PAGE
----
Jeremy Dorn (@Jamblinman): I have a bad feeling that Harper is going to take this award because of name recognition. That would be an absolute travesty, because Miley has been not only the best rookie pitcher in baseball this season, but one of the best regardless of experience. He has been the one rock solid constant on the Diamondbacks staff this year, and deserves the award, hands down. All apologies to Frazier, Michael Fiers, Norichika Aoki and Wilin Rosario, but you picked a bad year to burst onto the scene.

Congrats to Mike Trout and Wade Miley on winning the 3U3D Rookie of the Year awards!

You’ve seen our ballots? Hate them? Love them? Let us know in the comments or yell at us on Twitter, all of our handles are right there. Don’t forget to vote in the polls below! And if you like what you see, follow @3u3d on Twitter or LIKE Three Up, Three Down on Facebook!

The “Almost On Time” MLB Awards

The 1st of September. The day baseball fans realize surprise teams are for real. (Looking at you Athletics, Orioles, and Pirates) There’s only one baseball holiday left to celebrate. (Happy Labor Day everyone!) However, it gives us a great chance to really figure out who could be going home with some hardware at the end of season. Going to stick with the Olympics theme and give a top three and “just off the podium” for each award.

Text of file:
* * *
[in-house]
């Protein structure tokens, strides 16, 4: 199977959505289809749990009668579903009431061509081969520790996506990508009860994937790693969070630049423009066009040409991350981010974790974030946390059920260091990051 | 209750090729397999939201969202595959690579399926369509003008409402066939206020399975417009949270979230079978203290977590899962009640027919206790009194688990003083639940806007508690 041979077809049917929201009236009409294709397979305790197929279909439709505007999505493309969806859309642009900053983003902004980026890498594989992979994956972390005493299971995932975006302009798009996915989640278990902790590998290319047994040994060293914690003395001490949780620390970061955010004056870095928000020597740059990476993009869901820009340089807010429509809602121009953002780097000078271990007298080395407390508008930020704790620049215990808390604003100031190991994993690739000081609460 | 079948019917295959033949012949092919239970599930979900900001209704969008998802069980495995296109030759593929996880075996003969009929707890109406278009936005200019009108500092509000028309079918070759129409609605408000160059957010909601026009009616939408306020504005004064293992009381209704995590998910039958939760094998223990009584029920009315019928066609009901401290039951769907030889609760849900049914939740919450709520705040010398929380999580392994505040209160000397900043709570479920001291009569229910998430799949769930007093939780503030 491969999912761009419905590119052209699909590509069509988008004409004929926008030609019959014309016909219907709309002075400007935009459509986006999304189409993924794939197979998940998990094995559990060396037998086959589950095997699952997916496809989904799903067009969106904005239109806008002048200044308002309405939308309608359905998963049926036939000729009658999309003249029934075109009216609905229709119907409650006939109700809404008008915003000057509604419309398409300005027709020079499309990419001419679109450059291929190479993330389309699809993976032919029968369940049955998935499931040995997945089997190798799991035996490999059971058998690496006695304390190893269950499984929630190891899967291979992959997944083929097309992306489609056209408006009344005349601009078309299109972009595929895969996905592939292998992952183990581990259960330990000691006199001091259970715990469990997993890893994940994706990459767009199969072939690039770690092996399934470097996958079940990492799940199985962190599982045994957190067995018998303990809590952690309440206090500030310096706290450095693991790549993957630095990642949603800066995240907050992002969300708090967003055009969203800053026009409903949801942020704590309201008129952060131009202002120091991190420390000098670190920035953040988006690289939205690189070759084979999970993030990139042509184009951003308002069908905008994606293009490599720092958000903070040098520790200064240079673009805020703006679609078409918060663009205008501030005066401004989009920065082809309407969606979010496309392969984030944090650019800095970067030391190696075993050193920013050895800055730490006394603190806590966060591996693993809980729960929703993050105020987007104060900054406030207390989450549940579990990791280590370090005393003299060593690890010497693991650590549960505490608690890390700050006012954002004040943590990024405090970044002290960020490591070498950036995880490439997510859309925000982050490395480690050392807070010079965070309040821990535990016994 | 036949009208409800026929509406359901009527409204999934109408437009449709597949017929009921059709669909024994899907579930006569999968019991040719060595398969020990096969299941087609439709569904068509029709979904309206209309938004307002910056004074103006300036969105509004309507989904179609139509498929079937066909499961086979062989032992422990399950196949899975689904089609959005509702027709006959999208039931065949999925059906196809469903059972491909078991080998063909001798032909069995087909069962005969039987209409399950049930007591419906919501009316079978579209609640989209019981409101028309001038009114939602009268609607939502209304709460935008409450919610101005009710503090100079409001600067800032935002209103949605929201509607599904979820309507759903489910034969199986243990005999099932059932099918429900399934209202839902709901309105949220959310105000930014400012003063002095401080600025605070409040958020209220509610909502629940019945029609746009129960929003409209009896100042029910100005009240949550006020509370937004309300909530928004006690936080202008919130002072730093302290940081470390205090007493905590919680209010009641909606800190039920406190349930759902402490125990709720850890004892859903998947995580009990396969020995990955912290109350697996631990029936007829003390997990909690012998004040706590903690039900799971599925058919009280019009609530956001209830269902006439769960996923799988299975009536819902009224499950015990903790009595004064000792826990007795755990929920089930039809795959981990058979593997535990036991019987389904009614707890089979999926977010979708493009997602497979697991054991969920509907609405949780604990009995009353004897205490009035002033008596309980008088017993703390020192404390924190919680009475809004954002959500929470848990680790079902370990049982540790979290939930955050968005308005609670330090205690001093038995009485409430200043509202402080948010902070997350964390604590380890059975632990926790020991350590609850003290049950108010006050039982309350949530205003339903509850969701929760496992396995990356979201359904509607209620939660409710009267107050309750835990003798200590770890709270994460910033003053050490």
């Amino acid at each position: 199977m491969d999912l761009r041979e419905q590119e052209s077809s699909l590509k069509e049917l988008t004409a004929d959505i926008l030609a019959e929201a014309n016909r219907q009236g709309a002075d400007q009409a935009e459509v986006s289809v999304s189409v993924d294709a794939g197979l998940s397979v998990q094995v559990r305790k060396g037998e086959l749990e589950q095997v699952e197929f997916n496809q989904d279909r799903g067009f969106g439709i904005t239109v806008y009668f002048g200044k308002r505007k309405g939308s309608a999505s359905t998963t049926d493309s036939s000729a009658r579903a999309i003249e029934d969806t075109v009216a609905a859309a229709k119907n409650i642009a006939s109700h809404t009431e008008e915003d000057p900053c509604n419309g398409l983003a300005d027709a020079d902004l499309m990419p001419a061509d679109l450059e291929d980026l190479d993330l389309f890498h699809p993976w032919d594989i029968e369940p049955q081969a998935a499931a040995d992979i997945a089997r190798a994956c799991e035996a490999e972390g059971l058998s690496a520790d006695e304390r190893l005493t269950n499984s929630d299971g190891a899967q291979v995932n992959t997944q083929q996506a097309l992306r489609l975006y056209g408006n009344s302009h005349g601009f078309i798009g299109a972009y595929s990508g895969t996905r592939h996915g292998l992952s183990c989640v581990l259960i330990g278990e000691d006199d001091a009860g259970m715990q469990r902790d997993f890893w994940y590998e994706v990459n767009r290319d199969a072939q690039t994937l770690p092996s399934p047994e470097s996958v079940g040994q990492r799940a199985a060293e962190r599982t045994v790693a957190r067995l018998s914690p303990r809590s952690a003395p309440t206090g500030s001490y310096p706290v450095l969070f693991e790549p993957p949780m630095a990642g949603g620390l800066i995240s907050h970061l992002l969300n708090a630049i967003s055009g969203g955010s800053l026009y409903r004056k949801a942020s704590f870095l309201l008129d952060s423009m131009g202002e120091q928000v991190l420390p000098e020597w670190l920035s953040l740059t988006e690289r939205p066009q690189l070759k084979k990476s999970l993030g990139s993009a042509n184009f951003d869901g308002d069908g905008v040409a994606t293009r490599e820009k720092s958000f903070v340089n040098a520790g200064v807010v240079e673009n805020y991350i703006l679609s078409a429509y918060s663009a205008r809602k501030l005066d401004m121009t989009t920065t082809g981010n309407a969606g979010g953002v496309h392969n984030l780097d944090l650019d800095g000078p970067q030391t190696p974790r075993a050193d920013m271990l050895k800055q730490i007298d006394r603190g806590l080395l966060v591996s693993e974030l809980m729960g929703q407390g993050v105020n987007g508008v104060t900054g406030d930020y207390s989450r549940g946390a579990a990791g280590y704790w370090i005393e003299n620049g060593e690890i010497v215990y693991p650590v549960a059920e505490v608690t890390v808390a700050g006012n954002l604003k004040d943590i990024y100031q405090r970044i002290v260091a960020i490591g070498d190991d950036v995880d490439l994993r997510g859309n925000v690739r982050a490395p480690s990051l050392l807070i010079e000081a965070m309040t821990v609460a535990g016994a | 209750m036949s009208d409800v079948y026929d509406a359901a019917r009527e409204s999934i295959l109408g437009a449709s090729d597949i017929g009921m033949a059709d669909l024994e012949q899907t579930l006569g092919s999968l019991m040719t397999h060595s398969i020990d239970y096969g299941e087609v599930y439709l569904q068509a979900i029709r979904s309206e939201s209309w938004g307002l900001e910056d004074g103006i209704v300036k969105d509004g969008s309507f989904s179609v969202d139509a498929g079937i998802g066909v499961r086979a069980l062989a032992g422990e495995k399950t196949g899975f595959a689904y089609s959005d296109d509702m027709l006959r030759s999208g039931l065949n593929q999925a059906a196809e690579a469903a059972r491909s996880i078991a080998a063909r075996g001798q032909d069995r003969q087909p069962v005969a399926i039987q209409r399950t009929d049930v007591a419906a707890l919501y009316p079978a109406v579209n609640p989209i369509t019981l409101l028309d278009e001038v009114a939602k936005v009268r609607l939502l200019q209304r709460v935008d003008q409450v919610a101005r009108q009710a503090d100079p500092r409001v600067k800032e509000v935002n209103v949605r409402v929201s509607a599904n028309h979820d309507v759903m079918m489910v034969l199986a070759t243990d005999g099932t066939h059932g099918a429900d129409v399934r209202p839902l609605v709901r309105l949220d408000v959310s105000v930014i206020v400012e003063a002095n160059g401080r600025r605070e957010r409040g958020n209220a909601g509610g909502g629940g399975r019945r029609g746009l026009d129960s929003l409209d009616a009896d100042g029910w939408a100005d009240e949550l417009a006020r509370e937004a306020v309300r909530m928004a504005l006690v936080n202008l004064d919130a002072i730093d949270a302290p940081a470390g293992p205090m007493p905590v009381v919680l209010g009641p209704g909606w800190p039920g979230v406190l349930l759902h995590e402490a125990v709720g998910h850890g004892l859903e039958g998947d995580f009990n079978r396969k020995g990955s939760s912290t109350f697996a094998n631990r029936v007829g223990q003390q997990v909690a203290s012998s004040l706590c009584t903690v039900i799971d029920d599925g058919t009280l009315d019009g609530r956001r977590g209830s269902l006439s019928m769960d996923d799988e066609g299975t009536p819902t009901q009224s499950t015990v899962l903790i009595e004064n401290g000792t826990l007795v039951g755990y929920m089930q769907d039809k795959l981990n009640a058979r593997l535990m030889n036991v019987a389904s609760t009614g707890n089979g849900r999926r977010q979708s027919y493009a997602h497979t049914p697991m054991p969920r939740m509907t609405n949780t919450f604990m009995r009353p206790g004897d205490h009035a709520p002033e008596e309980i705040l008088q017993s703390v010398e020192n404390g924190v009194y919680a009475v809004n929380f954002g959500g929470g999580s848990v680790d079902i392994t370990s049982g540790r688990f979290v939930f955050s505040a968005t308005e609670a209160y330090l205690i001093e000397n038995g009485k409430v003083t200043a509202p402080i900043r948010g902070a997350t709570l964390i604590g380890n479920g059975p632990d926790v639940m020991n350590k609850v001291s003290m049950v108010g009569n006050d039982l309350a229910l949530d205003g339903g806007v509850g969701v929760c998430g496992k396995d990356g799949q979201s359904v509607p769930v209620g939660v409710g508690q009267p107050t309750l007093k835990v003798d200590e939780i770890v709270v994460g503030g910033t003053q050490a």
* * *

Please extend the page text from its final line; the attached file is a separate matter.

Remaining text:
National League Rookie of the Year

Bronze Medal: Michael Fiers, Brewers

True story on the podcast, we basically panned Fiers when he got called up. Since then, he’s been probably the best starter in the Brewers rotation. He’s tied for the best ERA among any rookie with 100+ innings pitched at 2.85 (we’ll get to the other player in just a little bit) and has had a great K/9 and K/BB. Fiers will be a solid piece in the Milwaukee rotation in the coming years.

Silver Medal: Todd Frazier, Reds